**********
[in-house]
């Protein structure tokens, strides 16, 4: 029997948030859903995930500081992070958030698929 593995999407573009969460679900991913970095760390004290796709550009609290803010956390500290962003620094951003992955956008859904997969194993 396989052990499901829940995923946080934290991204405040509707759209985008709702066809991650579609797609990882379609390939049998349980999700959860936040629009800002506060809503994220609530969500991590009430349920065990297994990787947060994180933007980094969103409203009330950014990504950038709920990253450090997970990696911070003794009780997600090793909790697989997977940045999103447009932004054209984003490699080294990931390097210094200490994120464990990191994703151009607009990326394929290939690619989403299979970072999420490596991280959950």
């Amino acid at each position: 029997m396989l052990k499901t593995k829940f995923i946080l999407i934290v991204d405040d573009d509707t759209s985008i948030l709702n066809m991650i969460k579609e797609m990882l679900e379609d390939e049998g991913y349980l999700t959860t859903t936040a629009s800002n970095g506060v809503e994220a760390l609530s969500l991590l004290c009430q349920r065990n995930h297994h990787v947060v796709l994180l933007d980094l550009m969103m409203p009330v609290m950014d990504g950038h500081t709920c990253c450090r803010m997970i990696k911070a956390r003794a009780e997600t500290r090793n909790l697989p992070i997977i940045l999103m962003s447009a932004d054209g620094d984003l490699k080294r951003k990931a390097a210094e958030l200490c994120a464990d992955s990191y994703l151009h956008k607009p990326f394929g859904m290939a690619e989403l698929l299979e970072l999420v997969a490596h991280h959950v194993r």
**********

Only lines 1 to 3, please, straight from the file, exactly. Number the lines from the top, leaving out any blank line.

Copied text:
[in-house]
């Protein structure tokens, strides 16, 4: 029997948030859903995930500081992070958030698929 593995999407573009969460679900991913970095760390004290796709550009609290803010956390500290962003620094951003992955956008859904997969194993 396989052990499901829940995923946080934290991204405040509707759209985008709702066809991650579609797609990882379609390939049998349980999700959860936040629009800002506060809503994220609530969500991590009430349920065990297994990787947060994180933007980094969103409203009330950014990504950038709920990253450090997970990696911070003794009780997600090793909790697989997977940045999103447009932004054209984003490699080294990931390097210094200490994120464990990191994703151009607009990326394929290939690619989403299979970072999420490596991280959950």
């Amino acid at each position: 029997m396989l052990k499901t593995k829940f995923i946080l999407i934290v991204d405040d573009d509707t759209s985008i948030l709702n066809m991650i969460k579609e797609m990882l679900e379609d390939e049998g991913y349980l999700t959860t859903t936040a629009s800002n970095g506060v809503e994220a760390l609530s969500l991590l004290c009430q349920r065990n995930h297994h990787v947060v796709l994180l933007d980094l550009m969103m409203p009330v609290m950014d990504g950038h500081t709920c990253c450090r803010m997970i990696k911070a956390r003794a009780e997600t500290r090793n909790l697989p992070i997977i940045l999103m962003s447009a932004d054209g620094d984003l490699k080294r951003k990931a390097a210094e958030l200490c994120a464990d992955s990191y994703l151009h956008k607009p990326f394929g859904m290939a690619e989403l698929l299979e970072l999420v997969a490596h991280h959950v194993r």